Apple iPad Air 2 (4G) review: Small tweaks, big difference
Showing the competition how its done
- Great performance
- Thin at 6mm
- Improved cameras
- Finger scanner
- Apple locks its ecosystem
Price$ 619.00 (AUD)
Apple started with the size of the iPad. The Air 2 retains its 9.7in, 2048x1536 resolution screen, although it rests in a body that is 6mm thin. Turns out Apple has shaved the Air 2 down by 19 per cent.
Making better technology more mobile is a big deal. It means the iPad Air 2 can tag along on more occasions, no matter if work or fun is on the agenda.
The sliming down process is fraught with pitfalls and obstacles. Batteries consume most of the space in a tablet. Apple had to shrink the battery’s size and capacity if the iPad Air 2 was to scrape in at the 6mm mark.
The Air 2 is an evolutionary tablet, and with each generation comes the expectation of more power. But increasing the Air 2’s power would lead to it demanding more from the battery. Somewhere between the needs of power and performance is a balance, a sweet spot, though it is flanked by fine margins of error.
Screens demand the most power. If there’s power to be salvaged, the odds are it can be from a display.
Specs for the iPad Air 2’s screen remain the same as its predecessor, and without a boost in colour gamut or brightness, it can’t take on the punchy screen found on the Samsung’s Galaxy Tab S. Apple has focussed instead on delivering the same quality screen without using as much power. One way the company has achieved this is by eliminating the air gap between the glass and the LCD display.
Fewer reflections now spoil the on-screen content as a result, and because light is less of a bother, content is visible at lower brightness levels. Not needing max brightness at all hours is an excellent way to soften battery consumption.Read more: Samsung Galaxy Note 4 review: The busiest, biggest and best Samsung phablet
Going one step further is the effect this process elicits. There’s a sense what you’re viewing is plastered right on the outside. Your fingers touch icons, photos and songs, rather than being interrupted by a pane of glass.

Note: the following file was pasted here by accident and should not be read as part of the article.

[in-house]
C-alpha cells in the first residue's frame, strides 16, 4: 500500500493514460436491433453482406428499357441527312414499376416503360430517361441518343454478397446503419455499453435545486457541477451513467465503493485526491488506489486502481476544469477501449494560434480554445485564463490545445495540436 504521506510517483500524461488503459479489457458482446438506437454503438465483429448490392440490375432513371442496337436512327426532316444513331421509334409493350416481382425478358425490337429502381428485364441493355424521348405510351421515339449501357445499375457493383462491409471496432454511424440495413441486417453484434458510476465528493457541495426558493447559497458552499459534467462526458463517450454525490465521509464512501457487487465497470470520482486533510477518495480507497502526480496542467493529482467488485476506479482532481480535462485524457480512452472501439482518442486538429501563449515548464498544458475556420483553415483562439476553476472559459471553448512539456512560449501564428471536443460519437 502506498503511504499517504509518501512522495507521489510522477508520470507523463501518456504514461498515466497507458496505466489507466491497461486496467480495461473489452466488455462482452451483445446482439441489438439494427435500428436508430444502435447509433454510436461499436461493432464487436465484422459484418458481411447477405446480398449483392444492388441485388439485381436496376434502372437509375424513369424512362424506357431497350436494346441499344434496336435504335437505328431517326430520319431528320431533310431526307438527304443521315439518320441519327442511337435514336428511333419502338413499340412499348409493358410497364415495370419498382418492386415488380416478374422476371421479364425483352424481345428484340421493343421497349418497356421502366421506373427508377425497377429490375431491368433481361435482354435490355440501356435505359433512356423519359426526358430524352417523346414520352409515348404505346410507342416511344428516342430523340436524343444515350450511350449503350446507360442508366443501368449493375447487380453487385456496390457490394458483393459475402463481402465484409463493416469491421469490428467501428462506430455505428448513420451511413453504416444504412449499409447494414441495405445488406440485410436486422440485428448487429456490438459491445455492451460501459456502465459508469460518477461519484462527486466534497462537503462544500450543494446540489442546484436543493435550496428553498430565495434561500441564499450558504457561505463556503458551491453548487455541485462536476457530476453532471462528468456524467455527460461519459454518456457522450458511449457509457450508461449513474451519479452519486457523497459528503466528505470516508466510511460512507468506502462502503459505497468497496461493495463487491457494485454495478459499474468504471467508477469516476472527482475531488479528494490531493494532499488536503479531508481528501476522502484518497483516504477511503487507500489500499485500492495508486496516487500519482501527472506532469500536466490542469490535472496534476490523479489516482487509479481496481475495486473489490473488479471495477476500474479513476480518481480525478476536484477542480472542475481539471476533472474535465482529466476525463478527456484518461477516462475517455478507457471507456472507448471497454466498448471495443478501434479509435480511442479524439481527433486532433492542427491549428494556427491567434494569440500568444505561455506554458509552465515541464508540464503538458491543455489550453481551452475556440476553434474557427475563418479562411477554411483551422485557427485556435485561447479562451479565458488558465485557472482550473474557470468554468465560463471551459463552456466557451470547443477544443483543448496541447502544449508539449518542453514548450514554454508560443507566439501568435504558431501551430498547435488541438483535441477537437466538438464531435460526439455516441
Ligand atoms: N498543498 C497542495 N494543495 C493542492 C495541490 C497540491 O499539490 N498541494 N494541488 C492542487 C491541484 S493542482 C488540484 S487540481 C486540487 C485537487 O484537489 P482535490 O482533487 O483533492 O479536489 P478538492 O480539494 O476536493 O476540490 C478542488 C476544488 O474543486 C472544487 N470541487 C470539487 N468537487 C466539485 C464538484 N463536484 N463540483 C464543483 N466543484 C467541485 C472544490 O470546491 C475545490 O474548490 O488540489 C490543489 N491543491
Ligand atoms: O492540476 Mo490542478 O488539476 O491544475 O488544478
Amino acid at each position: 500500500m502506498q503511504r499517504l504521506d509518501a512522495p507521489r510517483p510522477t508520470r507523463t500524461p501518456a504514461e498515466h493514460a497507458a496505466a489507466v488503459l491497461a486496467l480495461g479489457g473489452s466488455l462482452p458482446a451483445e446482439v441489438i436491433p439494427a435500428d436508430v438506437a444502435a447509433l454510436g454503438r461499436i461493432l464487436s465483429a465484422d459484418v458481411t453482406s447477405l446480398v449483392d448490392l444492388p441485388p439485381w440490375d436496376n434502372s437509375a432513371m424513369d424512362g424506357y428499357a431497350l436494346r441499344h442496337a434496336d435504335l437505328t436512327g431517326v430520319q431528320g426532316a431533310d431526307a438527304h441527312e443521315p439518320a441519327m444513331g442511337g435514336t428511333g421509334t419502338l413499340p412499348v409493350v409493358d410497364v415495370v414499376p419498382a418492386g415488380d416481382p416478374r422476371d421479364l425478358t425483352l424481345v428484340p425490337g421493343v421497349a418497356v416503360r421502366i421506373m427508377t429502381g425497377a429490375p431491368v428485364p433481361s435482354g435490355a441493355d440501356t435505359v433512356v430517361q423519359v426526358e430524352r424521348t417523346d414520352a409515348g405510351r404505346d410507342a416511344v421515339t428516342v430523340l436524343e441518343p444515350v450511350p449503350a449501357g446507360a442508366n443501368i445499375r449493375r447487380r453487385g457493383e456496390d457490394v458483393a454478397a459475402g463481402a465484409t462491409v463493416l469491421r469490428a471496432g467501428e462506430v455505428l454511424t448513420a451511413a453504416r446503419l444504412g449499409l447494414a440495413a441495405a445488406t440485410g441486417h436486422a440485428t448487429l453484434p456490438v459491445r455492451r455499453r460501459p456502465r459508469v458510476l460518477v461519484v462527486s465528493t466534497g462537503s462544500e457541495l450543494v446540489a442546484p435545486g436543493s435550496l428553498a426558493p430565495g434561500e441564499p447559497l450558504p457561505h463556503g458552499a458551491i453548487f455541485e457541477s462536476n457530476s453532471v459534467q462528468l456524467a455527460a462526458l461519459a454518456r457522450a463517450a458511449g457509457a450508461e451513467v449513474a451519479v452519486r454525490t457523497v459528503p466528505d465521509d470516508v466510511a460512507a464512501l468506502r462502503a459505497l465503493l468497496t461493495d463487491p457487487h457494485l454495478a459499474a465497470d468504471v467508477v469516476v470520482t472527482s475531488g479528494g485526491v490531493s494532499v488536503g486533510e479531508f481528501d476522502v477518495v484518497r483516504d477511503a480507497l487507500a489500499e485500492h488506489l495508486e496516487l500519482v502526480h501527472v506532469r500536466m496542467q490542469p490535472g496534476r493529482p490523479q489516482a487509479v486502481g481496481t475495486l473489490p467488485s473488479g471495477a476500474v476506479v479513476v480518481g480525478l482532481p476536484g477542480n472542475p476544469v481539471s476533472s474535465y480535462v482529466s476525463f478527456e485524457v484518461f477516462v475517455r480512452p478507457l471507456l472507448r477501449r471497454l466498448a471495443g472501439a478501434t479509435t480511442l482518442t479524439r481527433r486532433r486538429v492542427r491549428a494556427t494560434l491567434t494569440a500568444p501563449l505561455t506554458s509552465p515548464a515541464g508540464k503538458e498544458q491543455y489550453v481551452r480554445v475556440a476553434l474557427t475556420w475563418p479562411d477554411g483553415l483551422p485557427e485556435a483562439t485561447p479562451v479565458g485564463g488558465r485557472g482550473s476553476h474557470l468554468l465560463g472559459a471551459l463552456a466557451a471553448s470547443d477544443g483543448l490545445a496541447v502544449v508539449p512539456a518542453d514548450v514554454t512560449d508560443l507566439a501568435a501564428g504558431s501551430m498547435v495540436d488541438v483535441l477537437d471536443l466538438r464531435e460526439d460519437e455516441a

The iPad’s screen doesn’t lead, but it is among the best on the market. People won’t mind the stagnant display because it’s now packed into the “world’s thinnest tablet”, and it manages this without taxing the battery life.
Good Gear Guide found the battery would last approximately three days with low-to-moderate use. Each day we would use the tablet for web-browsing, emails and to watch videos. Every second day we would squeeze in some gaming.
Apple hasn’t publicly shared the size of the battery; however, the tinkerers at iFixit found the new battery is 16 per cent smaller at 27.62 watts per hour.
The iPad Air 2 is the first tablet to pack Apple’s famed Touch ID finger scanner. The Air 2 awakens the screen and unlocks the iPad so quickly that it feels like one seamless motion.
Apple is building on the functionality of TouchID by enabling it to verify purchases from the App Store. Developers are following suit by using the biometric technology to secure their applications, such as Dropbox and Evernote.
Samsung’s Tab S is the only other tablet to feature a finger scanner. The iPad’s proves more accurate, although the Samsung rates higher on function. Swiping the Galaxy’s scanner switches user profiles.